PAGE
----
The coalition looks to widen its attack on child benefit

The benefit could be limited to two children for all families.

Having accused those parents aggrieved at losing their child benefit of "fiscal nimbyism", the government looks set to go even further in its assault on welfare. Treasury minister David Gauke (the man responsible for that "nimbyism" jibe) yesterday revealed on Radio 4's Moneybox that the coalition was considering limiting child benefit to a maximum of two children for all families. Iain Duncan Smith has previously suggested that the government could restrict benefits for out-of-work families, but Gauke hinted that the measure could also apply to those in-work. He said: "We are looking at it in terms of the welfare bill across the board as to how that might work." A Treasury source went on to tell the Daily Mail:

All options are being looked at in this area. It’s not something we can do retrospectively. The main focus is on the incentives that apply to workless households as opposed to working households. You could just do that with child tax credits. But we are looking in detail at child benefit as well. We are looking at various options.

The government emphasised that no details had been settled and that the measure "would only apply to new children", but it would still be wise to tread carefully. Limiting child benefit to two children, regardless of parental employment status, would be seen as a betrayal of its promise to "make work pay". It would also be yet another example of the government penalising families. Since coming to power, the coalition has abolished baby bonds, removed the ring-fence on Sure Start (leading to hundreds of centres closing), frozen child benefit for three years, scrapped the Health in Pregnancy Grant and withdrawn child tax credits from higher earners. Pensioners, by contrast, have retained universal benefits, including free bus passes, free television licen­ces and the Winter Fuel Allowance. While cutting welfare for families isn't a good argument for cutting welfare for the elderly (we need not choose between competing sets of welfare cuts, in other words), it will be even harder for the government to maintain this double standard if it widens its assault on child benefit.

Work and Pensions Secretary Iain Duncan Smith speaks at last month's Conservative conference in Birmingham. Photograph: Getty Images.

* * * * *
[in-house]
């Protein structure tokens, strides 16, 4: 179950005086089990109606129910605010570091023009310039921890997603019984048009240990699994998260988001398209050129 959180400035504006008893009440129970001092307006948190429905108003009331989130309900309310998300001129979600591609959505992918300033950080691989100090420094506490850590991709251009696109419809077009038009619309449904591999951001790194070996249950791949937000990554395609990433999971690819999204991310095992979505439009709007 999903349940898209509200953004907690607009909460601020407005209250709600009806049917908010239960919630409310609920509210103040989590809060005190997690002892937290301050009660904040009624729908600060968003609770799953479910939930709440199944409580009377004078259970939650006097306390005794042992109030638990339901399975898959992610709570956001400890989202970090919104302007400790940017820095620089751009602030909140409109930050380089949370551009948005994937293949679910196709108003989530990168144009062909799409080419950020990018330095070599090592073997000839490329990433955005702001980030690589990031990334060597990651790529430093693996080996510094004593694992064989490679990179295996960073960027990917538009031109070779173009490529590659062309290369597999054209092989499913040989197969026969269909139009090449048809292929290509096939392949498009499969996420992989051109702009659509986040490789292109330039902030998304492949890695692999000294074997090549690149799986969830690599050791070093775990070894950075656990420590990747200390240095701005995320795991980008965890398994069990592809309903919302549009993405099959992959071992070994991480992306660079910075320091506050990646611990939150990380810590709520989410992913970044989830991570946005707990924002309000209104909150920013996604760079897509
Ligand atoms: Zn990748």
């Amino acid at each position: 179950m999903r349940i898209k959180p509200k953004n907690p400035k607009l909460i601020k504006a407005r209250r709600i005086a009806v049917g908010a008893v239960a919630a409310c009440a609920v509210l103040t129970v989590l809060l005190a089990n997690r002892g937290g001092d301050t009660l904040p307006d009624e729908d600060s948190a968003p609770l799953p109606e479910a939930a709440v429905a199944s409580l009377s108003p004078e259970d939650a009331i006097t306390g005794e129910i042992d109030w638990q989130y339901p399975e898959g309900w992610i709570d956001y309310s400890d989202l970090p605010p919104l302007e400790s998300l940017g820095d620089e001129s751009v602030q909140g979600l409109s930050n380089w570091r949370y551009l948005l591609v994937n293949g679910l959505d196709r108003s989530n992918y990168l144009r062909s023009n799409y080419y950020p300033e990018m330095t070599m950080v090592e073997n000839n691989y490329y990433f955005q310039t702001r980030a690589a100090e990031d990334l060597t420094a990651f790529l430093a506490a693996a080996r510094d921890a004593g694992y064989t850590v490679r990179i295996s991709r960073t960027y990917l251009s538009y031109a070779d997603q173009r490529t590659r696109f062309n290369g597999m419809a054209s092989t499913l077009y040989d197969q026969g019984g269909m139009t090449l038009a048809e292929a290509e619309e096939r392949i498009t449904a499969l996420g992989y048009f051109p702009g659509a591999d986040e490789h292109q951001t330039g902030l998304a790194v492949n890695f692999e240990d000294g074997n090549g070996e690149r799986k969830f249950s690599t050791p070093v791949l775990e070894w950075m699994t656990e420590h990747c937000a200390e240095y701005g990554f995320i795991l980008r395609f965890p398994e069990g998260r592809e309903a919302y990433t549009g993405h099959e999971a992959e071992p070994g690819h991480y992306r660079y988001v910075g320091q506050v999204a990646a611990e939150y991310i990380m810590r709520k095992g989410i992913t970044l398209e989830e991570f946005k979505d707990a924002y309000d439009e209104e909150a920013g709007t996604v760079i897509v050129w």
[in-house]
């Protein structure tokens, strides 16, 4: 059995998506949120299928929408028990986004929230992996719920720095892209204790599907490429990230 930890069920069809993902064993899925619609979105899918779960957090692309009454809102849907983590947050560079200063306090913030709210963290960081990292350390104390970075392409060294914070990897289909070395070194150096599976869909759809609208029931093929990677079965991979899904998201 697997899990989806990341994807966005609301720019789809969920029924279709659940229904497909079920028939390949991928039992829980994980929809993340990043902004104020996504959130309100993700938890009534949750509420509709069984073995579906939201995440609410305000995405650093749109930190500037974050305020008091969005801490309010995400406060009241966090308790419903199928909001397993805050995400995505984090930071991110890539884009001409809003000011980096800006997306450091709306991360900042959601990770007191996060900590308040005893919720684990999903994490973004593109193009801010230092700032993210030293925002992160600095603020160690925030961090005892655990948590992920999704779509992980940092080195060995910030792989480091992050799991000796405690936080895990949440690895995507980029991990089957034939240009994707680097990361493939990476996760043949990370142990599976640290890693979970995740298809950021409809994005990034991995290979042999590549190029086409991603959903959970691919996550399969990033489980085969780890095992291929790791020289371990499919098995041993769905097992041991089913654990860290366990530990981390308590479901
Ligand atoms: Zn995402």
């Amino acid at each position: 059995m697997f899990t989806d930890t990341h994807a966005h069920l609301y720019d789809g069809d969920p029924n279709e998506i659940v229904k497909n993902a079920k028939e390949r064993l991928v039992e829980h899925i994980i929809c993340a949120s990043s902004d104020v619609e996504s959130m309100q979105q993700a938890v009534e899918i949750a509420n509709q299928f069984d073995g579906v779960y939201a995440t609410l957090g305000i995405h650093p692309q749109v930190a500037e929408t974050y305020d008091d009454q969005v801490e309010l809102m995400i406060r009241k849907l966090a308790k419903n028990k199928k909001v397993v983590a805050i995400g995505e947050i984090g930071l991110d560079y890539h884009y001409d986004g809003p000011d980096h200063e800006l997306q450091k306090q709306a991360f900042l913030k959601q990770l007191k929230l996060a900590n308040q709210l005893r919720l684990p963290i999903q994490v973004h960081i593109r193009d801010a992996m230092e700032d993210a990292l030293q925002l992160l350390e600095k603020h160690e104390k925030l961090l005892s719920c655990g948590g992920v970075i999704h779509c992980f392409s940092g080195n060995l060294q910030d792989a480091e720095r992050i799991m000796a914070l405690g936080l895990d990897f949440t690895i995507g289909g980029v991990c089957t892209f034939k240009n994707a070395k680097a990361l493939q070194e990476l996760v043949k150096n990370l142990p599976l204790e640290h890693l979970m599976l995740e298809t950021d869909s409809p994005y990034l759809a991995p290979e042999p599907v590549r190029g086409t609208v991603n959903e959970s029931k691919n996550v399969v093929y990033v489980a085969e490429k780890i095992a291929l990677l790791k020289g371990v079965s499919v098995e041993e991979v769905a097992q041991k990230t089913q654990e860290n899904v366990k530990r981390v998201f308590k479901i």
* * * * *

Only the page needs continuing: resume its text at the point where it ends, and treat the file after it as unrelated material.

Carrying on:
George Eaton is political editor of the New Statesman.

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In Kezia Dugdale, Scottish Labour has picked an unlikely winner

The party leader is making gains internally at least. 

Kezia Dugdale did not become the leader of Scottish Labour in the most auspicious of circumstances. She succeeded Jim Murphy, who lasted just six months in the job before losing his Westminster seat in the 2015 general election. She herself has survived one year, but not without rumours of a coup.

And so far, she has had little reward. Labour lost 14 seats in the 2016 Scottish parliament elections, and not just to the auld enemy, the SNP, but a seemingly decrepit one, the Tories. She backed the losing candidate in the recent Labour leadership contest, Owen Smith. 

Yet Dugdale has firm fans within Scottish Labour, who believe she could be the one to transform the party into a vote-winning force once more. Why?

First, by the dismal standards of Scottish Labour, Dugdale is something of a winner. Through the national executive committee, she has secured the internal party changes demanded by every leader since 2011. Scottish Labour is now responsible for choosing its own Westminster candidates, and creating its own policy. 

And then there’s the NEC seat itself. The decision-making body is the main check on the Labour leadership’s power, and Dugdale secured an extra seat for Scottish Labour. Next, she appointed herself to it. As a counterweight to Jeremy Corbyn’s supporters, Dugdale now has influence within the party that extends far outside Holyrood. The Dundee-based Courier’s take on her NEC victories was: “Kezia Dugdale completes 7-0 Labour conference victory over Jeremy Corbyn.”

As this suggests, Dugdale’s main challengers in Scotland are likely to come from the Corbyn camp. Alex Rowley, her deputy leader, backed Corbyn. But Labour activists, at least, are battle weary after two referendums, a general election and a Scottish parliament election within the space of two years. One well-connected source told me: “I think it's possible we haven't hit rock bottom in Scotland yet, so the scale of the challenge is enormous.” 

Polls are also harder to ignore in a country where there is just one Labour MP, Ian Murray, who resigned from the shadow cabinet in June. A YouGov exit poll of the leadership election found Smith beating Corbyn in Scotland by 18 points (in every other part of Britain, members opted for Corbyn). Observers of Scottish politics note that the most impressive party leaders, Nicola Sturgeon and Ruth Davidson, were given time and space to grow. 

In policy terms, Dugdale does not stray too far from Corbyn. She is anti-austerity, and has tried to portray both the SNP and the Tories as enemies of public service. She has attacked the same parties for using the Scottish referendum and the EU referendum to create division in turn. In her speech to conference, she declared: “Don’t let Ruth Davidson ever tell you again that the Union is safe in Tory hands.”

So long as Labour looks divided, a promise of unity will always fall flat. But if the party does manage to come together in the autumn, Dugdale will have the power to reshape it north of the border, and consolidate her grip on Scottish Labour.